Community registers in Akwa Ibom State, Nigeria track malaria treatment and integrated services

Below is the abstract for a poster being presented by a team from Jhpiego at the upcoming 62nd annual meeting of the American Society for Tropical Medicine and Hygiene November 13-17 2013 at the Marriott Wardman Park in Washington DC.  If you are at the conference, stop by poster number LB-2289 on Friday and discuss with Bright Orji.

Community Directed Distributors bring their registers to the nearby clinic for monthly supervision meetings

Community Directed Distributors bring their registers to the nearby clinic for monthly supervision meetings

Community Directed Treated with Ivermectin (CDTI) for onchocerciasis successfully reached 100,000 African villages with locally selected volunteers known as Community Directed Distributors (CDDs). Recognizing CDTI’s potential other health programs added a variety of interventions to the work of CDDs. Jhpiego (an Affiliate of Johns Hopkins University) successfully engaged communities and their CDDs in Akwa Ibom State, Nigeria to control malaria in pregnancy from 2007-11, and subsequently found the communities willing to expand into integrated community case management (ICCM) of malaria, diarrhoea and pneumonia. This report documents iCCM services given by CDDs.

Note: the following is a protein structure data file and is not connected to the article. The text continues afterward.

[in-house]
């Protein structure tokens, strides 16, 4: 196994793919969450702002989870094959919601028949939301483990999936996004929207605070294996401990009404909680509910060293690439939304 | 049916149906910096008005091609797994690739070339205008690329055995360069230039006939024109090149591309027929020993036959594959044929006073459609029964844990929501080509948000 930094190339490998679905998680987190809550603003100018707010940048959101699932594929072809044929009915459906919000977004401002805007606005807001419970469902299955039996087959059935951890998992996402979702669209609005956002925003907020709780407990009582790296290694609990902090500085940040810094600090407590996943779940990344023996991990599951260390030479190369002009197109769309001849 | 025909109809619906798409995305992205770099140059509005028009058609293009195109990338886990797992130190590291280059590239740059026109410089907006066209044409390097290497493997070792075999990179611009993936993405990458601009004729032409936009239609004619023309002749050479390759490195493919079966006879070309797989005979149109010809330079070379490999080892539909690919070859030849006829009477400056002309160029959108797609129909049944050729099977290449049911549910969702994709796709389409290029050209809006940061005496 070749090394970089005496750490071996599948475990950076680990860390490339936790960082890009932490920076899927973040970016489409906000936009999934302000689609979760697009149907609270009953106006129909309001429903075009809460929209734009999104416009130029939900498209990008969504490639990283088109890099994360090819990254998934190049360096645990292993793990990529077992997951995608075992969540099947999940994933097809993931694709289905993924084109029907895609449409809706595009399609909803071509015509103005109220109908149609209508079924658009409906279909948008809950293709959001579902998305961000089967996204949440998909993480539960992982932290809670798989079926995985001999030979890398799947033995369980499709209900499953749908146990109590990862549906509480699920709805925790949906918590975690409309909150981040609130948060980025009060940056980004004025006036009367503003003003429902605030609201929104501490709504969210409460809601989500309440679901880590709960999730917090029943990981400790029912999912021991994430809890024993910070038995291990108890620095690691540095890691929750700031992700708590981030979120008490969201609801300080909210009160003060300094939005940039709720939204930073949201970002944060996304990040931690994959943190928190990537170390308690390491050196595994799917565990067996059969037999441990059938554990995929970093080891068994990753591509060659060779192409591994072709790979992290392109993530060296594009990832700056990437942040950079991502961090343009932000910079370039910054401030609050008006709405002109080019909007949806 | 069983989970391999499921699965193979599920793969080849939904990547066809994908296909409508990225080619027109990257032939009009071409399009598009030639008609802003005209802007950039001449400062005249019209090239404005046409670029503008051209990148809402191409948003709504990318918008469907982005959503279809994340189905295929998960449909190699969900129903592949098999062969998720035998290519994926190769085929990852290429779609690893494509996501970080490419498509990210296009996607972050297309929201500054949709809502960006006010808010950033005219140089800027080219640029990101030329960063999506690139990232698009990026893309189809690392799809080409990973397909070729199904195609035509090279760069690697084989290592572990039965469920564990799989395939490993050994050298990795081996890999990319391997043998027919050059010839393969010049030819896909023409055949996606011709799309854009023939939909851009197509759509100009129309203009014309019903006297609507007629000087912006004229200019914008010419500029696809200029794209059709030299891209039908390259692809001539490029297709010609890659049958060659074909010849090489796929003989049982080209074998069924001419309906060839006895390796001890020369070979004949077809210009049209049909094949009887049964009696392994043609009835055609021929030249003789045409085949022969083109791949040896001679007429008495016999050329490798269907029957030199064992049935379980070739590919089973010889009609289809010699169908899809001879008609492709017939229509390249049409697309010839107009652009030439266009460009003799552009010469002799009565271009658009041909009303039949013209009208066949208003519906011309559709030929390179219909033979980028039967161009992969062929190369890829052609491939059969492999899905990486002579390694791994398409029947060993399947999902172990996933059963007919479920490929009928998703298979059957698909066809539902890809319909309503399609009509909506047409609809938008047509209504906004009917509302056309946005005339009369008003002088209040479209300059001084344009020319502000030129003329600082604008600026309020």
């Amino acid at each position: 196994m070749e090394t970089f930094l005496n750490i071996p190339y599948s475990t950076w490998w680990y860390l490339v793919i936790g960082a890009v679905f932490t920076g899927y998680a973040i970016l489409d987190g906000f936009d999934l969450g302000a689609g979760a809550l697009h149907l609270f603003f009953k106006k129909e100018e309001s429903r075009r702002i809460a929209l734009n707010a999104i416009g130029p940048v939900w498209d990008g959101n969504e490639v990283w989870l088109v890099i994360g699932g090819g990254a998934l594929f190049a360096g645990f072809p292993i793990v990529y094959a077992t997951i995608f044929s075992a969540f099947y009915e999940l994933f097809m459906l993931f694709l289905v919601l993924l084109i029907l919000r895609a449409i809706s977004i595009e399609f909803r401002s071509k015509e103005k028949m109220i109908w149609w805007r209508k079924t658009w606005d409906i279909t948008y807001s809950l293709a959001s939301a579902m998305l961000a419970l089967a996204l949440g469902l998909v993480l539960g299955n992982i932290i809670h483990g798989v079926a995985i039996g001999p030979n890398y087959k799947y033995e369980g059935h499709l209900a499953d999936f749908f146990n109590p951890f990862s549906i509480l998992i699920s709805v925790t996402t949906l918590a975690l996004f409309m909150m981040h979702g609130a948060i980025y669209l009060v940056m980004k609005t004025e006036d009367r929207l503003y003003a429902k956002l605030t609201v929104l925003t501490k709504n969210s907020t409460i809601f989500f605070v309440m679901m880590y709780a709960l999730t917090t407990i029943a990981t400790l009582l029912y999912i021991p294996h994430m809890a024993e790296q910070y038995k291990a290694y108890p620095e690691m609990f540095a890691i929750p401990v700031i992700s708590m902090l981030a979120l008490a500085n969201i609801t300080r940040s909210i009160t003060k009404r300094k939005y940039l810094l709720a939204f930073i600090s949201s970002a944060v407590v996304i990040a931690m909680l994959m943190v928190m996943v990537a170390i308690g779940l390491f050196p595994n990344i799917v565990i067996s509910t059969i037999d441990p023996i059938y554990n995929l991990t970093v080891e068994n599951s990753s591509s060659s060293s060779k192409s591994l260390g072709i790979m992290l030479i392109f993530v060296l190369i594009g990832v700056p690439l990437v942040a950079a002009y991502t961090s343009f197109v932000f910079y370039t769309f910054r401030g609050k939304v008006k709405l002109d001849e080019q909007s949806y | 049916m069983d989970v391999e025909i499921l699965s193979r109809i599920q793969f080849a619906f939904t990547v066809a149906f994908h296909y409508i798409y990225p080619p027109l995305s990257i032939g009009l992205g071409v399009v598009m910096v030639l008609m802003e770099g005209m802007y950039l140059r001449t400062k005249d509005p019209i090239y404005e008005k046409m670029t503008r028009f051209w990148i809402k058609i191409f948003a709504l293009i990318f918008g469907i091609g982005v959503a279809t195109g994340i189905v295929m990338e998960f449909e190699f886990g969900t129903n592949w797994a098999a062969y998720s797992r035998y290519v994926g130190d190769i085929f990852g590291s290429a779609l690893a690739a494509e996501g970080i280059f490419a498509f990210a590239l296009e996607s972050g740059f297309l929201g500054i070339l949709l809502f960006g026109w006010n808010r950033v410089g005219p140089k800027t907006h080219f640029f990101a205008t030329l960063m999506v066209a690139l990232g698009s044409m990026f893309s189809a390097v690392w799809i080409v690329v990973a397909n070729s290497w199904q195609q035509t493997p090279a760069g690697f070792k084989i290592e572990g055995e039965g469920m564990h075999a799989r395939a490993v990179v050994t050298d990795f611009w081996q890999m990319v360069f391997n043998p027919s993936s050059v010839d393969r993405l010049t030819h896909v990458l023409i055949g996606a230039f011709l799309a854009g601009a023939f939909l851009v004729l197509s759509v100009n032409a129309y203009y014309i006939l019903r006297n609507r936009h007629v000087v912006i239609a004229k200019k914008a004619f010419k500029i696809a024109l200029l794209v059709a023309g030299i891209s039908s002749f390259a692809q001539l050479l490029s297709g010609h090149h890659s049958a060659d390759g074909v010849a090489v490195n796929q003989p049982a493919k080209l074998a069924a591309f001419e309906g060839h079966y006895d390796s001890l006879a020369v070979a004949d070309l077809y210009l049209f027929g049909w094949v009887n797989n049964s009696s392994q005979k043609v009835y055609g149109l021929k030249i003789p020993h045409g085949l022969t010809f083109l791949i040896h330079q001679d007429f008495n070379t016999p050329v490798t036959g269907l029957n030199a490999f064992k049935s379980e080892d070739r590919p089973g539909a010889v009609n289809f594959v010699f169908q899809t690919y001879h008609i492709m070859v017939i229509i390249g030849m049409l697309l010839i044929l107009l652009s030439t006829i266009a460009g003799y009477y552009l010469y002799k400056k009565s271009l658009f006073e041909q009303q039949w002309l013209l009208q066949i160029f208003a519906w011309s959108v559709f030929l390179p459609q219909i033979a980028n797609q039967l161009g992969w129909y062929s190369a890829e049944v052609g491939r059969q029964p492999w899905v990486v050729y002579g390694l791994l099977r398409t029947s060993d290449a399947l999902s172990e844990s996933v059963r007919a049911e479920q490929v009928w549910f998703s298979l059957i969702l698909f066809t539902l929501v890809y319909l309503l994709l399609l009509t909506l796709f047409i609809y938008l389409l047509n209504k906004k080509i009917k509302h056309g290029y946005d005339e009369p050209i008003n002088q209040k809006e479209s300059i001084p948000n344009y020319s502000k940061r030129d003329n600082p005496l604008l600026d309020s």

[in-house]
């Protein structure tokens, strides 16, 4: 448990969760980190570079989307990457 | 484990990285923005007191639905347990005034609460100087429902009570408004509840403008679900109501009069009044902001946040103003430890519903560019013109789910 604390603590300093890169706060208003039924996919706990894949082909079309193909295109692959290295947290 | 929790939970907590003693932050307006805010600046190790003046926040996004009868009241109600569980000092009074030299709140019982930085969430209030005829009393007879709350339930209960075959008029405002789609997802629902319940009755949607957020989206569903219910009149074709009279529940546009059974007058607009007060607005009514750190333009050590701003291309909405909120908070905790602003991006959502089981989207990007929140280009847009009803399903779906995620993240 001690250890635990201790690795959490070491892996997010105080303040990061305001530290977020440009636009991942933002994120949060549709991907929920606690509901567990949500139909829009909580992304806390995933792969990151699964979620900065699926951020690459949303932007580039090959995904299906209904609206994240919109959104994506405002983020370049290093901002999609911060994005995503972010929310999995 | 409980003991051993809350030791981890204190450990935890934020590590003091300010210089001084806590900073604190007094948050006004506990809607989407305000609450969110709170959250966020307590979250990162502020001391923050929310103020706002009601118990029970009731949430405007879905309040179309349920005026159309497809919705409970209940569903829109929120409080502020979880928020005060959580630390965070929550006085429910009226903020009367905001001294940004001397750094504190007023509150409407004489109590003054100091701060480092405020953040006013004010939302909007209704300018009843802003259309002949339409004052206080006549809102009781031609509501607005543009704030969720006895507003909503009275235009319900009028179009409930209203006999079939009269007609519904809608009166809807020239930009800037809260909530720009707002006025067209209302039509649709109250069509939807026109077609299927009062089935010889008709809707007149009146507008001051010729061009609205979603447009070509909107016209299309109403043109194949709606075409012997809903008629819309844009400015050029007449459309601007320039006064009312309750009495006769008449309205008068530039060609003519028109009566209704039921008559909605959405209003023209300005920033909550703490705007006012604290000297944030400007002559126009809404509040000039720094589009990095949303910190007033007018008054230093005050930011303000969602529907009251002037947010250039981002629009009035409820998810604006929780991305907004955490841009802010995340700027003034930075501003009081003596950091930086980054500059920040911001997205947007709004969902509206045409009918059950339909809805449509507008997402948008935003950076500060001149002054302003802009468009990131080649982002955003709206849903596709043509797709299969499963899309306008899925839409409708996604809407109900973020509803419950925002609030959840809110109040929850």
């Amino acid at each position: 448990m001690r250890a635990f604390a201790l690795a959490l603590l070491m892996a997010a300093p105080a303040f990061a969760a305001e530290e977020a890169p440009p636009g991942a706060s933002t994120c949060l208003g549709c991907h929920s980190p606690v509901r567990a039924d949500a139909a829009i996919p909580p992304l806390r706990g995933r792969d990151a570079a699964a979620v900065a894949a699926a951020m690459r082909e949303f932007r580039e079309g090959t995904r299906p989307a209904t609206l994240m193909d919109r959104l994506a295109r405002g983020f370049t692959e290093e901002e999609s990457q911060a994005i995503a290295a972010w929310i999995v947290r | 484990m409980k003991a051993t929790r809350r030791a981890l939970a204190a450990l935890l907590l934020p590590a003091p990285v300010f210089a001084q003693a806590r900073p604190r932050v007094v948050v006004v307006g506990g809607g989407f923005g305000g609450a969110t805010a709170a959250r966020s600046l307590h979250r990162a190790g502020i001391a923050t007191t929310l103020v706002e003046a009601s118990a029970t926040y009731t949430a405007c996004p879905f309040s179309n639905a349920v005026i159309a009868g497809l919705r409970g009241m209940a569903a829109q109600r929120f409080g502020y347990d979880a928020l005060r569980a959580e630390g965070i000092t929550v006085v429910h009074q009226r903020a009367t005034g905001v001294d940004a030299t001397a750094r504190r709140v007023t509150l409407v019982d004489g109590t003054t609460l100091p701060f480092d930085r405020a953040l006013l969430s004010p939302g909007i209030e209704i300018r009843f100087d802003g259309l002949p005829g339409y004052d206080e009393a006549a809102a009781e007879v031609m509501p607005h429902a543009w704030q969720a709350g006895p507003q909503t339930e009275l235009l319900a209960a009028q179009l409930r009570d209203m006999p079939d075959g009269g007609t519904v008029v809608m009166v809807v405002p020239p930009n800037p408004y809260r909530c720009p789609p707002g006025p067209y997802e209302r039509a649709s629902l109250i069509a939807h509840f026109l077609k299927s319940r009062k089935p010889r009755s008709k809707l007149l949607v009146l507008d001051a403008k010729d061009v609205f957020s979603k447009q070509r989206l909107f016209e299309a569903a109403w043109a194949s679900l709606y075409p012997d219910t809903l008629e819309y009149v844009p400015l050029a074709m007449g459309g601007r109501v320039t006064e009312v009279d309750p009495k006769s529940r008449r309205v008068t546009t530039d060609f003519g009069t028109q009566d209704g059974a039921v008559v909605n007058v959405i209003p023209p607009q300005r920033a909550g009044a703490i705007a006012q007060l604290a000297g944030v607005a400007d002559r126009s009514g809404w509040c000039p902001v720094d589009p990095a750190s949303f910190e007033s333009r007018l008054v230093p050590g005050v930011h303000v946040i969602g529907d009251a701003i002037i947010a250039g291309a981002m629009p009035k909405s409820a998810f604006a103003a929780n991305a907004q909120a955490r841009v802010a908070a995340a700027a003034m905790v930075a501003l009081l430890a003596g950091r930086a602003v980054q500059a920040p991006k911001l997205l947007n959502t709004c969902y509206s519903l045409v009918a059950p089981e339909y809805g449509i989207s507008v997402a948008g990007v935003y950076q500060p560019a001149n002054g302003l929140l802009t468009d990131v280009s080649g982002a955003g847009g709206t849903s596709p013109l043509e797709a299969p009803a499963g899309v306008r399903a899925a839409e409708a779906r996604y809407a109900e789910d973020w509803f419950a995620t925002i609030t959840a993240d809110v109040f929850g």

The project mobilized 108 kin groups (100 +/- people) in 6 clinic catchment areas two Local Government Areas of the State. Each kin group selected 1-2 CDDs. Overall, 152 CDDs were trained by staff of local health centers. CDDs continued to provide intermittent preventive treatment of malaria in pregnancy using sulfadoxine-pyrimethamine and then added malaria rapid diagnostic tests (RDTs); Artemisinin-based Combination Therapy for positive RDT results; oral rehydration solution and zinc tablets for diarrhea, and cotrimoxazole for pneumonia.

Data were extracted one year’s information from a sample of 68 community registers by three health staff using a checklist. During the period 2,202 clients were seen by CDDs with ages ranging from infancy to adulthood. Overall 33.3% were treated for malaria, 20.3% for pneumonia and 7.8% for diarrhoea (a few had multiple problems). Among the client visits, 30.6% were for pregnant women receiving a dose of IPTp.

RDTs were used with 1550 clients (70.4%) who had suspected malaria and 44.1% were positive. The breakdown of the 734 treated for malaria was positive RDT (93.1%), negative RDT (2.2%) and no test (5.2%). Community registers have shown that volunteer CDDs can provide a variety of front line health services, and can fairly correctly follow malaria testing and treatment procedures.

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